ATI FireGL X3-256 Technology

The FireGL X3-256 is based on ATI's R420 architecture. While this isn't a surprise, it is interesting that the highest end AGP offering that ATI has on the table is based on the X800 Pro. On the PCI Express side, ATI is offering a higher performance part, but for now, the FireGL on AGP is a little more limited than on PCI Express. When we tackle the PCI Express workstation market, we'll bring out a clearer picture of how ATI's highest end workstation component stacks up against the rest of the competition. As the ATI part isn't positioned as an ultra high end workstation solution, we'll be focusing more on price performance. Unfortunately for ATI, the street price of the 3Dlabs Wildcat Realizm 200 comes in at just about the same as the Radeon FireGL X3-256 and is targeted at a higher performance point. But we'll have to see how that pans out when we've taken a look at the numbers. For now, let's pop open the hood on the ATI FireGL X3-256.

We will start out with the vertex pipeline as we did with the NVIDIA part. The overall flow of data is very similar to the Quadro, except, of course, that the ATI part runs with 12 pixel pipelines rather than 16. The internals are the differentiating factor.



We can see that the ATI vector unit supports the parallel operation of a 4x 32-bit vector unit and a 32-bit scalar unit. This allows the same type of operation that the NVIDIA GPU supports, but the FireGL lacks the VS 3.0 capabilities and support for vertex textures. Interestingly, in the documents that list the features of the FireGL X3, we see that "Full DX9 vertex shader support with 4 vertex units" is mentioned in addition to its "6 geometry engines". This obviously indicates that 2 of the geometry engines don't handle full DX9 functionality. This isn't of as much importance in a workstation part, as the fixed function path will be more often stressed, but it's worth noting that this core is based on the desktop part and we didn't pick up this information from any of our desktop briefings or data sheets.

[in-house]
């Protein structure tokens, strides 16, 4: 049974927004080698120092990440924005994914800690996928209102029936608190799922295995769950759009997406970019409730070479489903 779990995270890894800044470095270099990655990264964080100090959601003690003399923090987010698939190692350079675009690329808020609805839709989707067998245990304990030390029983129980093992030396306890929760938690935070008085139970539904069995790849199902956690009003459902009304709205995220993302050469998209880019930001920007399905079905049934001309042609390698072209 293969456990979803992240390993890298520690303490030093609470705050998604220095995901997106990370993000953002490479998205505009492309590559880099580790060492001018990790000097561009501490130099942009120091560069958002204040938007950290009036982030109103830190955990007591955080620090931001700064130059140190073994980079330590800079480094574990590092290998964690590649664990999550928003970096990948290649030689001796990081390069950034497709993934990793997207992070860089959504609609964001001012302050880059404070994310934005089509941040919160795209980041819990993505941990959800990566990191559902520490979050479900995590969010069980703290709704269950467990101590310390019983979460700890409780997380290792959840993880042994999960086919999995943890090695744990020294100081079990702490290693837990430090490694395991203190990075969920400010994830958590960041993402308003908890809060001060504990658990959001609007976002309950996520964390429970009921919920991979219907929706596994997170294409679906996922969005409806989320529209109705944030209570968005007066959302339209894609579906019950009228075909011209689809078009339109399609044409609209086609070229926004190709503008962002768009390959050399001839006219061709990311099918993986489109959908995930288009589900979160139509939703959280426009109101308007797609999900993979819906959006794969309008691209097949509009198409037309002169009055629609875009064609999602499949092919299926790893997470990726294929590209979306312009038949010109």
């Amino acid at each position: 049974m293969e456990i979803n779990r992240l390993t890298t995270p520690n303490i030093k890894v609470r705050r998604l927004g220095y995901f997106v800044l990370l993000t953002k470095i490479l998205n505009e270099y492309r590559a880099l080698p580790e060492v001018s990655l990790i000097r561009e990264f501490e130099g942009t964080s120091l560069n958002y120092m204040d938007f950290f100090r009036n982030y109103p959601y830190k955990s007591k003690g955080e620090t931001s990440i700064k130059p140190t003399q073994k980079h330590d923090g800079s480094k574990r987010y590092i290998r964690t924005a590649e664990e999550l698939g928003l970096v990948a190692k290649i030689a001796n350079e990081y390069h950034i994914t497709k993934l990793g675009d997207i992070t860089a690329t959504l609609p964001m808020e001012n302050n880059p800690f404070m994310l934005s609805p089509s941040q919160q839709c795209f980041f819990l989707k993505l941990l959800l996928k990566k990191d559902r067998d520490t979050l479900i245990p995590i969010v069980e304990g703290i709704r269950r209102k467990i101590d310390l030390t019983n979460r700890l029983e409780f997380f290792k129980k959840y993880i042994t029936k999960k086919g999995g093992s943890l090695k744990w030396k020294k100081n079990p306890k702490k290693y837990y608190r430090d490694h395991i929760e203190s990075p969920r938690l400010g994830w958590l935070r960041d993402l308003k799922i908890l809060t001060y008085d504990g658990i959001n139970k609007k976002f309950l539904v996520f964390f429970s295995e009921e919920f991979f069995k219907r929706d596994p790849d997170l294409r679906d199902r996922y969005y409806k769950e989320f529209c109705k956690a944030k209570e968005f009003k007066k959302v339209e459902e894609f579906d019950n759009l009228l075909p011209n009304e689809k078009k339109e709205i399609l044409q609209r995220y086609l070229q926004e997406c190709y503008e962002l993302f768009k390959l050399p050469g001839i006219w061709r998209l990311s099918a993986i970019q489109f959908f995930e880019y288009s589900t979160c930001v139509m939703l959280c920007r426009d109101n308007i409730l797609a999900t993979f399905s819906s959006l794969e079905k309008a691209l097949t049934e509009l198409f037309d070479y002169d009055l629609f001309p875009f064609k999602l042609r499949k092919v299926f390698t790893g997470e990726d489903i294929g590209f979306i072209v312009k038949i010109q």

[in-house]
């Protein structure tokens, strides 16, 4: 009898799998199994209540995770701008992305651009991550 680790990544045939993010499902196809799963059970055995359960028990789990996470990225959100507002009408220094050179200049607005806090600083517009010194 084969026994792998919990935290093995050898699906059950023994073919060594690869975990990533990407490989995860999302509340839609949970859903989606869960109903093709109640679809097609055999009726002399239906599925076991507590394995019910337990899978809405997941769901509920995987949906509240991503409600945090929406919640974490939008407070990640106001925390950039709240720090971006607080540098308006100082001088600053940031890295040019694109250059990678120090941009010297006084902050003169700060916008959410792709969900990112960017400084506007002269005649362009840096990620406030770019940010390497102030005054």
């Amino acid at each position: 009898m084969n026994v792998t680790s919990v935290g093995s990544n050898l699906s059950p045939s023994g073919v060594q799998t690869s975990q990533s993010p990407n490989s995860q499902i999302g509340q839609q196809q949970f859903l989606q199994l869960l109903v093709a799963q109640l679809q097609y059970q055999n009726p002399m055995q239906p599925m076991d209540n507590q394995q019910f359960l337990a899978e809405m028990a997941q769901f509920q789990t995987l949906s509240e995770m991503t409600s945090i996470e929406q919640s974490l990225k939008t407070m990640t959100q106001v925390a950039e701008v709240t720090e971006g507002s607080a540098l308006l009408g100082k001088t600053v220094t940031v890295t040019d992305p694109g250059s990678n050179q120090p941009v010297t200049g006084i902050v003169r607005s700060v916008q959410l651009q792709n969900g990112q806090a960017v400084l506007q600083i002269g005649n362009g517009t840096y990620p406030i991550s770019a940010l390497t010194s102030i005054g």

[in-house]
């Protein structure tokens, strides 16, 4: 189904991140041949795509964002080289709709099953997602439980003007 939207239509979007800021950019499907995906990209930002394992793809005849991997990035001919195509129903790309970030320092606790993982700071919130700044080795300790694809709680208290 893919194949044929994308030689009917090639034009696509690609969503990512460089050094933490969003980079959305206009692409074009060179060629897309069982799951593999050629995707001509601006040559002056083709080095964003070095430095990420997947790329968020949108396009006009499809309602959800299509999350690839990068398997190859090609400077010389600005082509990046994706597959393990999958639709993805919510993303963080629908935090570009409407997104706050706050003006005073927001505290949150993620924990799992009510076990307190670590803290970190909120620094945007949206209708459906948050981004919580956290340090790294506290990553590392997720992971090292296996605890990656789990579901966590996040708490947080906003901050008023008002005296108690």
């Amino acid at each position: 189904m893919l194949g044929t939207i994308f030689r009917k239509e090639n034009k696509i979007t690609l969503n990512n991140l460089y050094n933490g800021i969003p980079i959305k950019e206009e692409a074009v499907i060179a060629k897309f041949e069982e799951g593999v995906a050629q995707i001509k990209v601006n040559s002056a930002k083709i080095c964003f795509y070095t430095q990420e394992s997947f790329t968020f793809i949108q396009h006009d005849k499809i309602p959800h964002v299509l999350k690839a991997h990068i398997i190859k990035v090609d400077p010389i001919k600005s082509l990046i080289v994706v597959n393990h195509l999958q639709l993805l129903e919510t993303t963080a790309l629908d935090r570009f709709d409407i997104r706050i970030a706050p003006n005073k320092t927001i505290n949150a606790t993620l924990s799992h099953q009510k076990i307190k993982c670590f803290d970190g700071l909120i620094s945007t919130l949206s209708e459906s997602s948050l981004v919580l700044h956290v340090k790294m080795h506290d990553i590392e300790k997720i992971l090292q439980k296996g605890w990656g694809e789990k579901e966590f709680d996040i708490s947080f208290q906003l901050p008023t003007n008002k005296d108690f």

The FireGL X3-256 employs the HyperZ HD engine that the Radeon uses, which combines early/hierarchical z hardware with a z/stencil cache and z compression. The hierarchical z engine looks at tiles of pixels (in the case of the FireGL 16x16 blocks), and if the entire block is occluded, up to 256 pixels can be eliminated in one clock. These pixels never need to touch the fragment/pixel processing hardware and save a lot of processing power. When we look at the pixel engine, we can see that ATI divides their pixels into "quad" pipes as well, but an NVIDIA and ATI quad is defined slightly differently. On ATI hardware, data out of setup is tiled into those 16x16 blocks for the hierarchical z pass. It's these blocks on which each quad pipe shares its efforts.



Inside each of the pixel pipes, we have something that also looks similar to the NVIDIA architecture. It is possible for ATI to handle completing two vector 3 operations and 2 scalar operations in combination with a texture operation every clock cycle. This is what the hardware ends up looking like:



Since the texture unit does not share hardware with either of the shader math units, ATI is able to handle theoretically more math per clock cycle in its pixel shaders than NVIDIA. The 3 + 1 arrangement is also not as robust as NVIDIA claims it to be, as NVIDIA is capable of handling 2 vector + 2 vector operations.

ATI is not as robust as either NVIDIA's architecture or 3Dlabs with only PS2.0 support. The FireGL can only support between 512 and 1536 shader instructions depending on the conditions, and uses fp24 for processing. The Radeon architecture has favored DirectX over OpenGL traditionally, so we will be very interested to see where these pre-dominantly OpenGL benchmarks will end up.